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    The mid-sized and rounded head looks sharp at address and inspires confidence.
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    A progressive rail design for the 3-4, the 5-6, and the 7-8 woods optimizes turf interaction for each club’s angle of attack.
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    A fixed weight positioned low and back, and a shallow face profile lowers the CG for improved launch and reduced spin.
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    Extremely adjustable thanks to “Myfly8” with eight easily adjustable loft settings.
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    Offered with a wide variety of aftermarket shafts.
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    One of the most reasonably priced options out there.

Cons

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    Needs fine tuning to get the most out of it.
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    Not for beginners

Cobra traded the bright colors prominent on the F7s for a more business-like “Nardo” gray on the entire F8 line. They also moved the bottom rails closer together and increased their height to reduce twisting at impact and allow the F8s to more easily glide through the turf.

The F8s match up well performance wise with everyone on our list and are possibly the most budget-friendly choice as well.

If you’re wondering if the F8s are for you, however, consider this statement straight from the Cobra website – “The F8s are for 5 to 25 handicap golfers with moderate to higher swing speeds seeking maximum distance and forgiveness in a fairway wood.”


Cobra F-Max Fairway Woods Review

Cobra F-Max Fairway

Pros

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    Lighter shafts and swing weights, plus larger grips make the Fmax woods ideal for the average golfer.
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    A rear center-of-gravity and offset hosel promote forgiveness and slice correction.
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    One of the most reasonably priced options on the list.
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    Satisfying overall sound and feel.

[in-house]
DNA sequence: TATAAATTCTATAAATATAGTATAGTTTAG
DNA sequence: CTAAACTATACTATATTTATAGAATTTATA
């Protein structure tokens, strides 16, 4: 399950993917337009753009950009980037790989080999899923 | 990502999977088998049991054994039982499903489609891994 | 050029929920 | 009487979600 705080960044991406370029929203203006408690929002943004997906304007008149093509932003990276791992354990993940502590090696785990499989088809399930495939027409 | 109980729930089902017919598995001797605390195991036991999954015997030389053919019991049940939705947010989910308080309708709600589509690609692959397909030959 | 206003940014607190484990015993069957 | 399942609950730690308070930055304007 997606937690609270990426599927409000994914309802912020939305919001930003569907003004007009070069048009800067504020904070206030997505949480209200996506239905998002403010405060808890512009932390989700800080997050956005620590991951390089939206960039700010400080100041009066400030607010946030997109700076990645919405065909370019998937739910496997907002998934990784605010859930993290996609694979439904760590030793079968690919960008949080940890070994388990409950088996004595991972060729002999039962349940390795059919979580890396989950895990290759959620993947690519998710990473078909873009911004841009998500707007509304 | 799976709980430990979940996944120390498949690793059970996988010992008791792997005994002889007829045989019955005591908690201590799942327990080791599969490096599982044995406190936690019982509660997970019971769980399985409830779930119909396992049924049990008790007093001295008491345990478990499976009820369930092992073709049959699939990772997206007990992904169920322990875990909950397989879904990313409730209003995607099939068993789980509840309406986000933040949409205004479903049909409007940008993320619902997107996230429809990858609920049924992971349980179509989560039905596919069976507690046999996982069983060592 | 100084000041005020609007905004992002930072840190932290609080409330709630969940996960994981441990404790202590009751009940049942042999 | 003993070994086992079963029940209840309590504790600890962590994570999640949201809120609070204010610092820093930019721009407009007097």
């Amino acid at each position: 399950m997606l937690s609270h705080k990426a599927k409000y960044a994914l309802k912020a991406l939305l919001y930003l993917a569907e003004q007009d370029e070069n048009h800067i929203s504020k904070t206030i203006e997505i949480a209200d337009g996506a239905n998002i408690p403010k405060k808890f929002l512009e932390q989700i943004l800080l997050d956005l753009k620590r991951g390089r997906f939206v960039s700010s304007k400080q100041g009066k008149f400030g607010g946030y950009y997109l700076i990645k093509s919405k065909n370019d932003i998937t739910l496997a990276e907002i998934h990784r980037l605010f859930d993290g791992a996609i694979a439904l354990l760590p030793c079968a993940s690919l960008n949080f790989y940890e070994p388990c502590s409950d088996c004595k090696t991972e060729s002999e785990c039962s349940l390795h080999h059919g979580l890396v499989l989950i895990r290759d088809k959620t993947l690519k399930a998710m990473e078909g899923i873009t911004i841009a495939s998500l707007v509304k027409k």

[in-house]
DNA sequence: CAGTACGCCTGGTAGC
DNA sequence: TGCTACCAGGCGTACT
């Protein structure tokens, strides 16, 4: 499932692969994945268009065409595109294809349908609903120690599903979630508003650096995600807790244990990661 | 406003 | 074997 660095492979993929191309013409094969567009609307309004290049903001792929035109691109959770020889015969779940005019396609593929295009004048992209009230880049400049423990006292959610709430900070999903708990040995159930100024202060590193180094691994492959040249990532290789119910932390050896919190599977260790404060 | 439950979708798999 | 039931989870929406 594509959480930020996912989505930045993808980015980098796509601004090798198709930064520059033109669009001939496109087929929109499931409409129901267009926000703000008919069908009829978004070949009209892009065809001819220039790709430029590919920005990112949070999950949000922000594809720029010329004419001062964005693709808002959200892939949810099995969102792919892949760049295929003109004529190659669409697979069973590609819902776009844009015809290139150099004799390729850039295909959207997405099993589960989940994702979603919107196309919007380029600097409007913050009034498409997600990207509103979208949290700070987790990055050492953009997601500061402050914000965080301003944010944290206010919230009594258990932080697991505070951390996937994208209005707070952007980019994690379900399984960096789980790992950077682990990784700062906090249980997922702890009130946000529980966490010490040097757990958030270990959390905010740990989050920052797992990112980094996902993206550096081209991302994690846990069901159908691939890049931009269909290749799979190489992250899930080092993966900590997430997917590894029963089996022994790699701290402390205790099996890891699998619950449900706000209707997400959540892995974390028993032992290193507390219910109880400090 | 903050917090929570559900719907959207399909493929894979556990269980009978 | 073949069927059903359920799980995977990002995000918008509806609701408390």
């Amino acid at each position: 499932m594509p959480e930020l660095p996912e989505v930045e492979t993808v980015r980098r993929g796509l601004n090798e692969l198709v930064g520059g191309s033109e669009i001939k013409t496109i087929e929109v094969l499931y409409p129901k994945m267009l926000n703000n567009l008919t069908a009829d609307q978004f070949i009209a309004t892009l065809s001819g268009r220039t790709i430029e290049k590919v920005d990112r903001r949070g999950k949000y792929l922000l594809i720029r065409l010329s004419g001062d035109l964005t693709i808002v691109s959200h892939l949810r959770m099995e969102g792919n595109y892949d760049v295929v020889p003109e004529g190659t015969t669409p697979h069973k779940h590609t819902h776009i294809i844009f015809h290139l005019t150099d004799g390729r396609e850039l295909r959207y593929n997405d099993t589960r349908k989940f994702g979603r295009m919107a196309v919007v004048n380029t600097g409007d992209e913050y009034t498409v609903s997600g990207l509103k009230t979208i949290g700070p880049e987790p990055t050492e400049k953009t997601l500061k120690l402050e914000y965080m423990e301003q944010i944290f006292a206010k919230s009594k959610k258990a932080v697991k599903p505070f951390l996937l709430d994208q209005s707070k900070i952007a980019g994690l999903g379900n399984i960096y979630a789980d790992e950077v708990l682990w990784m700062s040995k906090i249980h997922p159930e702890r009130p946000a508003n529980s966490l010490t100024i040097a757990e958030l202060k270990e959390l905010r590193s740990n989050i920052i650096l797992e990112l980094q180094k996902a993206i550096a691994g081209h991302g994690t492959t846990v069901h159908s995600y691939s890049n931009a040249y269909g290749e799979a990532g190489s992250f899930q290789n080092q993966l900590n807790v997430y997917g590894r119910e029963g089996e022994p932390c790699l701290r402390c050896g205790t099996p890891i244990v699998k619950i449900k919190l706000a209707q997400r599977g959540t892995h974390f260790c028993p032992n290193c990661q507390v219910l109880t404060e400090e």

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    Offer an excellent combination of distance, launch, and forgiveness.
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    Engineered especially for golfers with moderate swing speeds.
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    Available in a wide variety of aftermarket shafts and grips.
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    The F-Max woods use more loft, for better launch than the average competitor’s comparable club.

Cons

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    Lack the adjustability of some others with a fixed hosel and no CG weighting.
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    Too much draw bias for straight or draw hitters.
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    Limited to 16, 20, and 23-degree lofts for men, and 19, 23, and 27-degree lofts for women.

The Fmax and F8 are two distinct clubs. The F8 is a feature-rich club for a wide range of players, whereas the Fmax woods are more suited to beginners and regular players with slow to moderate swing speeds.

Like the Ping G400 SFTs, the Fmax woods offer slice correction but, unlike the SFTs they don’t have an adjustable hosel or changeable CG weights.

Cobra created the Fmax for players with moderate swing speeds as opposed to a particular level of handicapper. Beginners, who slice, or have trouble launching the ball, but achieve reasonably good distance on square hits, should put the Fmax at or near the top of their list.


Cleveland Launcher HB Fairway Woods Review

Cleveland Launcher HB Fairway

Pros

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    An excellent good choice for those who prefer a larger headed fairway wood.
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    A lightweight hosel let designers reposition mass low and to the rear of the club head which increases both launch and forgiveness.
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    A relatively large head makes the Launcher a good option off the tee.
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    Wraparound cupface design increases the area of the face that flexes most.